Investigate Osmosis using Potato Strips
Diffusion and Osmosis
There are many laboratory experiments to demonstrate diffusion and osmosis. Once you understand the concept of osmosis you will be able to apply your knowledge to understanding the experiments and answering the discussion questions asked by your teacher. Follow the links on this page to access some of the common experimental set-ups for demonstrating osmosis, discussion questions and answers. Find below explanations of some of the jargon/terms used when discussing diffusion and osmosis.
Definition of Diffusion
The net movement of particles of a substance along its concentration gradient (from an area of high concentration to an area of low concentration) until equilibrium is established. Diffusion is a passive process, that is, it does not require the input of energy.
Definition of Osmosis
Osmosis is a form of transport in living organisms. Osmosis is defined a net movement of particles of solvent along its concentration gradient, across a selectively permeable membrane, until equilibrium is established. Osmosis is a passive process – it does not require the input of energy in the form of adenosine triphosphate (ATP). It is worth noting that osmosis is a special type of diffusion.
Concentration gradient refers to the difference in the concentration of solute in a solution. If the difference is great i.e. concentration of Solution A is high and concentration of solution B is low, the concentration gradient is said to be large or steep. And, if the difference is small, then the concentration gradient is said to be small.
Although it is the amount solute particles - in a given volume of solvent - which determine the concentration of solutions, it is the concentration of solvent which is considered in osmosis. Solvent particles are small enough to penetrate the selectively permeable membrane, whereas the solute particles are not. It is important that you understand this concept, in order to predict which direction the solvent will flow. Water is the ‘universal’ solvent and certainly the solvent of choice of living organisms and in your lab work.
Isotonic, Hypotonic & Hypertonic Solutions
Isotonic, hypotonic and hypertonic are terms used to compare the concentration of a solution to the concentration of another (reference) solution. Sometimes the reference solution is the cytoplasm of cells. For the purpose of this discussion, I will call the reference solution ‘Solution A’ and the solution to be compared solution ‘B’. Solutes commonly used in biology osmosis experiments include sodium chloride and glucose.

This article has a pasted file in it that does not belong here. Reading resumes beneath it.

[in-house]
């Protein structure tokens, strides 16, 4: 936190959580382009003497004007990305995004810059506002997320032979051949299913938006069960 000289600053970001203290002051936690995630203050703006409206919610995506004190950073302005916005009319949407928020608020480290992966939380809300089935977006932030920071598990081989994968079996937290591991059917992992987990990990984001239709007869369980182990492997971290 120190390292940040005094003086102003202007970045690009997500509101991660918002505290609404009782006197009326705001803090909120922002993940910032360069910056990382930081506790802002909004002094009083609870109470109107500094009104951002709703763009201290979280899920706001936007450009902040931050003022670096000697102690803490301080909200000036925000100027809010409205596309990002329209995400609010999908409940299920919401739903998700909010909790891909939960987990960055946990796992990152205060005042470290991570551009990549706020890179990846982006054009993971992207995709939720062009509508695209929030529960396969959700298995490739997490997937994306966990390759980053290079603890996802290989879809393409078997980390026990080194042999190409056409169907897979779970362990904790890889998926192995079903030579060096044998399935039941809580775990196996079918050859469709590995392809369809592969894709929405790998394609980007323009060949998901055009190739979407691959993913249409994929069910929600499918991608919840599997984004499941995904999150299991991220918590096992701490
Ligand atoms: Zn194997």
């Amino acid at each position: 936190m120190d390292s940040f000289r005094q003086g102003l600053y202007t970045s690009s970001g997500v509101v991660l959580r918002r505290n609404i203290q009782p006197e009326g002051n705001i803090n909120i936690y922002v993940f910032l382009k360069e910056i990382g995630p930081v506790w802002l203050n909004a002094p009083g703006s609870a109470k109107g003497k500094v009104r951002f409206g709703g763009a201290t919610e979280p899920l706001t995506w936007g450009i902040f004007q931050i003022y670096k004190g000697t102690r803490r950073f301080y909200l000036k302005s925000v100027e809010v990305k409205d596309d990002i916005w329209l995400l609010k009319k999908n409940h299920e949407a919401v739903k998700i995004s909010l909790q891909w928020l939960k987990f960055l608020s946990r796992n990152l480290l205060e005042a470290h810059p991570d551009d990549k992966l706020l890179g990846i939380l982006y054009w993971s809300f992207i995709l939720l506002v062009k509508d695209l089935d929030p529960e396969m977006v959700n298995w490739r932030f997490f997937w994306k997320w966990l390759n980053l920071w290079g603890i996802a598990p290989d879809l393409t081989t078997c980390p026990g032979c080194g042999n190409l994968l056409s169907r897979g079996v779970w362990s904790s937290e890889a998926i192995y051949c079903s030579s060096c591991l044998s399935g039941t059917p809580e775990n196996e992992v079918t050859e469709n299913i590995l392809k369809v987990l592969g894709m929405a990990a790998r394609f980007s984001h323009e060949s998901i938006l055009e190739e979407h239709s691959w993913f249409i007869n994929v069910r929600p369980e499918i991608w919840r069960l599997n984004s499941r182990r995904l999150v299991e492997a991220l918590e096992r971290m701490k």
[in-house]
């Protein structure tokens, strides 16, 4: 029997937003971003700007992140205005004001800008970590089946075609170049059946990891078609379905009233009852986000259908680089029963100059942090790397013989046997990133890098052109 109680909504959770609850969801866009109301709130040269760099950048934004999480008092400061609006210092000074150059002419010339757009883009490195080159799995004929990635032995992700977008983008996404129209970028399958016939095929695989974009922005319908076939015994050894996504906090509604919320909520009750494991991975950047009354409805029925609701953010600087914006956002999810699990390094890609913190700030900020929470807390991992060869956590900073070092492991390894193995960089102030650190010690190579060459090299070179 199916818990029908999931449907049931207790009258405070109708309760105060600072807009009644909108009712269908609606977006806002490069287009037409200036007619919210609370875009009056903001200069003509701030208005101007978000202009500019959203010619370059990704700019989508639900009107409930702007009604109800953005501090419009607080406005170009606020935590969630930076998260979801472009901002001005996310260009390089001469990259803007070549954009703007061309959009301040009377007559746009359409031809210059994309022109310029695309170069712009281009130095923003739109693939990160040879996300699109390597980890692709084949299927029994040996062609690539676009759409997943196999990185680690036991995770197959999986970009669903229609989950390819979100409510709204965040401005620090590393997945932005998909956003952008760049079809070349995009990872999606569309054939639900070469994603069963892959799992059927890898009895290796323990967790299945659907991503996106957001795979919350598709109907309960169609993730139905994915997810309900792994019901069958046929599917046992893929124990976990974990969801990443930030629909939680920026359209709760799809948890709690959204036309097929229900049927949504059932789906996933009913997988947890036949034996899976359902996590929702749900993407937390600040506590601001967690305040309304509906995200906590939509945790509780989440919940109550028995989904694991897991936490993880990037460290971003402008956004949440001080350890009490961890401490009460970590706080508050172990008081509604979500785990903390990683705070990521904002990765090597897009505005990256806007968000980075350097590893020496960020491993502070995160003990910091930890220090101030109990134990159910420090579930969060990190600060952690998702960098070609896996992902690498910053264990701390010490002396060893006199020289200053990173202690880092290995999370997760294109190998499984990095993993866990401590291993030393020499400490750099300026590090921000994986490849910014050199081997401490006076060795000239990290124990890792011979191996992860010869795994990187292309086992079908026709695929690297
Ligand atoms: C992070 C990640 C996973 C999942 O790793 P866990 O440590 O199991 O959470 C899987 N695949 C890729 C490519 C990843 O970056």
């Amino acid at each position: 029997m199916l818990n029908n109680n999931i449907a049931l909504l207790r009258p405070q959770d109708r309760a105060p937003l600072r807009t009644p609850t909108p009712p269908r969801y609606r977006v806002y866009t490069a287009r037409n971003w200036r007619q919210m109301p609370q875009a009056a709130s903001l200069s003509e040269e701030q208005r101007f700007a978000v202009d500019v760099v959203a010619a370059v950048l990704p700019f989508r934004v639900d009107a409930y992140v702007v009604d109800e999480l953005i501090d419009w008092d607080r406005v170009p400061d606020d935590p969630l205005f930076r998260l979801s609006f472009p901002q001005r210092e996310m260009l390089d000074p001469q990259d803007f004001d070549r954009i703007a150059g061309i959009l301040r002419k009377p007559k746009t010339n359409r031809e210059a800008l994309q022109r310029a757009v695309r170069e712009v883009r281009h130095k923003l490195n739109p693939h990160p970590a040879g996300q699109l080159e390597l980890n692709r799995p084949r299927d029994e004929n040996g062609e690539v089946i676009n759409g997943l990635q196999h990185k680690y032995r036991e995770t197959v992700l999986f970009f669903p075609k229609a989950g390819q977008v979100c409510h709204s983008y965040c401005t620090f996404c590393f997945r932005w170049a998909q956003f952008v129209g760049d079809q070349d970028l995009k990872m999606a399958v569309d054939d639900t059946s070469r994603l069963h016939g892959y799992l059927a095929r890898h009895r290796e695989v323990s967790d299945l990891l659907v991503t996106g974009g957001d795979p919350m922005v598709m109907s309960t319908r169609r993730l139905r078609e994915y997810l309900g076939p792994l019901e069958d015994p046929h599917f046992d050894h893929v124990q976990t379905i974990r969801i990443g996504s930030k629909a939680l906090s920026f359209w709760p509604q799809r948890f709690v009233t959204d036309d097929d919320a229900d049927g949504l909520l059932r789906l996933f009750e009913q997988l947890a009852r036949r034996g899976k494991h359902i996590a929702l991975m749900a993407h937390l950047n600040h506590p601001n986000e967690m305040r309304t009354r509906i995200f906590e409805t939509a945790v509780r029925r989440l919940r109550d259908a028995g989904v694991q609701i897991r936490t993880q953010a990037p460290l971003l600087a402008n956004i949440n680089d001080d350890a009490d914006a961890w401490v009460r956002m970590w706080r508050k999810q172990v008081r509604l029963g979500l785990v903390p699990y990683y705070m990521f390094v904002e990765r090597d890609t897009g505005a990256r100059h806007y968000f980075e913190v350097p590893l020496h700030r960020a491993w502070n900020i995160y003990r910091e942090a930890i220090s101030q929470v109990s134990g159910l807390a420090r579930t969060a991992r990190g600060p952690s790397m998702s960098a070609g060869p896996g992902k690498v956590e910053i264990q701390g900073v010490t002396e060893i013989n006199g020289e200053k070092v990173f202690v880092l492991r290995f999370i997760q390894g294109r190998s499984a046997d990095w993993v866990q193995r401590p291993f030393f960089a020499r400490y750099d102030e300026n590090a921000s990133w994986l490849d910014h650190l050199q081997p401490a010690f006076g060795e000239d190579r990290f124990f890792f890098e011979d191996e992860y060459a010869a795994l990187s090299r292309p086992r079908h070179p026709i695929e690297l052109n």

Iso = same. An isotonic solution has the same concentration of solute as the reference solution, ie. [A]=[B]. Using arbitrary numbers: [A] = 35 g/L and [B] = 35 g/L. In osmosis, there will be no net movement of solvent between the two solutions.
Hypo = low. A hypotonic solution will have a lower concentration of solute than the reference solution i.e. [A] > [B]. Using arbitrary numbers [A] = 35 g/L and [B] = 20 g/L. However, it must be noted that although the hypotonic solution has a lower concentration of solute, its solvent concentration is higher. Therefore solvent particles will move down the concentration gradient i.e. from the area where they are higher (hypotonic solution B) to the area where their concentration is lower (reference solution A). In osmosis, the net movement of water will be from the hypotonic to the reference solution.
Hyper = high. A hypertonic solution will have a higher concentration of solute than the reference solution i.e. [A] >[B]. Again, using our arbitrary numbers, [A] = 35g/L and [B] = 45 g/L. It must be noted, however, that although the hypertonic solution has a higher concentration of solute, its solvent concentration is lower. Therefore solvent particles will move down the concentration gradient from the area where they are higher (reference solution A) to the area where they are lower (hypertonic solution B). In osmosis, the net movement of water will be from the reference solution to the hypotonic solution.
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Diffusion & Osmosis